A group of lucky tourists came across a giant squid carcass stranded with some bites on the body at the beach of Golden Bay .
The giant squid is 4m long. (Photo: Anton Donaldson)
Anton Donaldson, a guide of the Farewell Spit Tours tour company, was informed by a colleague of the squid carcass washed up on the sand at Farewell Cape in Golden Bay, New Zealand , Newsweek reported on September 12. When Donaldson and his tour group got there, they found a 4-meter-long squid lying in the sand.
“For most people, this is a once-in-a-lifetime opportunity. Giant squid are rare on any beach, so you need to be there at the right time because organic matter doesn’t last forever. “, Donaldson shared. According to him, the squid had bite marks, most likely caused by other marine life such as small sharks.
The giant squid is the second largest mollusk in the world, second only to the colossal squid, which can grow up to 13 meters long. Researchers believe they are found all over the world but are rarely seen alive.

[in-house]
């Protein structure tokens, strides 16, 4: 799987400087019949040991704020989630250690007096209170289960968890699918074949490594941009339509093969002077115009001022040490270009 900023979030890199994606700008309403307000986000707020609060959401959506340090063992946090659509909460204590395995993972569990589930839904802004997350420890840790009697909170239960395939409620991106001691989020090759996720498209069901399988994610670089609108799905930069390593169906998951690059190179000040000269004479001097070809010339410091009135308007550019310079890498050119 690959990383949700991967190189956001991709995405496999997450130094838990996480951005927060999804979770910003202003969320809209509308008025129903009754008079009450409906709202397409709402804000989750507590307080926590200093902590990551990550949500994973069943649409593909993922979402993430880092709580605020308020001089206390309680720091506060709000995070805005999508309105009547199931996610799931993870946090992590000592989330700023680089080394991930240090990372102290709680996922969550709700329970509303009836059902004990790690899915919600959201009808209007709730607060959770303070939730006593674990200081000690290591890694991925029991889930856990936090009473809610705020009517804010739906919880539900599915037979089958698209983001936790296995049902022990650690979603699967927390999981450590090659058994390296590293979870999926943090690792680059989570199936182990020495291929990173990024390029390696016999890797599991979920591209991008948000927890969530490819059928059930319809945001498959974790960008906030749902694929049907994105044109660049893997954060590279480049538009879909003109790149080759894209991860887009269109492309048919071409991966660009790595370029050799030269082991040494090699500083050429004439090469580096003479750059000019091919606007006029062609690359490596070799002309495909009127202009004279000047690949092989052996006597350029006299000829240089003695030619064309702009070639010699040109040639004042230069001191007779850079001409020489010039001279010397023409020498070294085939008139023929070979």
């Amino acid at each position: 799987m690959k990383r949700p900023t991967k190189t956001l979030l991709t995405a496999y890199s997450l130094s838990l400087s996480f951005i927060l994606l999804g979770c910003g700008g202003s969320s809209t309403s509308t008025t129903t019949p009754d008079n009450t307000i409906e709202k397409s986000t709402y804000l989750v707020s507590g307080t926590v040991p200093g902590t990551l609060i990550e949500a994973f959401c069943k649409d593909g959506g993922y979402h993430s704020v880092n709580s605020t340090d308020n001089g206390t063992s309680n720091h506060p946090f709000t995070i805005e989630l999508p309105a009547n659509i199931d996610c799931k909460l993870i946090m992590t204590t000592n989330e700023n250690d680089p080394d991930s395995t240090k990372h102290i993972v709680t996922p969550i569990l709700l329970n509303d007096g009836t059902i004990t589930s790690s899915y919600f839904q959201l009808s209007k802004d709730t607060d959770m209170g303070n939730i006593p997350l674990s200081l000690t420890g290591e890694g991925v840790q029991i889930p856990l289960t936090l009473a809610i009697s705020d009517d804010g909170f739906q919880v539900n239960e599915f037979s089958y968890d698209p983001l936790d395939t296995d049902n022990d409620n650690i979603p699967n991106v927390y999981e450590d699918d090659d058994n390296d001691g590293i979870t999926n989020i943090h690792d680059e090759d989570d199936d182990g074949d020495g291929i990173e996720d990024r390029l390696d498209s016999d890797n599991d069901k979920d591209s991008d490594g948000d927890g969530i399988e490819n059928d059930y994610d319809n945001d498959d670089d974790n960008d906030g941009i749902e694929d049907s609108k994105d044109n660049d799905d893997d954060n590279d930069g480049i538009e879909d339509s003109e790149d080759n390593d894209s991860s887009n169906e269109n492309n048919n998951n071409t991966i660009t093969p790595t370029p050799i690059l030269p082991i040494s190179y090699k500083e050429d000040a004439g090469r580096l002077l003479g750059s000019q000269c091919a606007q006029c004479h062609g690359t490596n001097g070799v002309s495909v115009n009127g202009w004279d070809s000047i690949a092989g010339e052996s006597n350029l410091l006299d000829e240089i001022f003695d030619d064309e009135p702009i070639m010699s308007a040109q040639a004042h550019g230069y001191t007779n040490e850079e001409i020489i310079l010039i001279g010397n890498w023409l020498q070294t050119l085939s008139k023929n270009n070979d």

Giant squid live at depths of about 305 – 1,000 m. The only time giant squid was filmed was in 2006 off the Ogasawara Islands, Japan. According to the Two Oceans Aquarium in South Africa, there have been 677 sightings of giant squid.
This squid has the largest eyes in the animal kingdom, as large as a dish with a diameter of 25 cm, according to National Geographic. The researchers think that giant squid evolved such large eyes to detect bioluminescent light from prey in the dark at depths of hundreds of meters.
They are common prey for sperm whales, and squid carcasses have also been found in the stomachs of pilot whales, southern sleeper sharks and killer whales.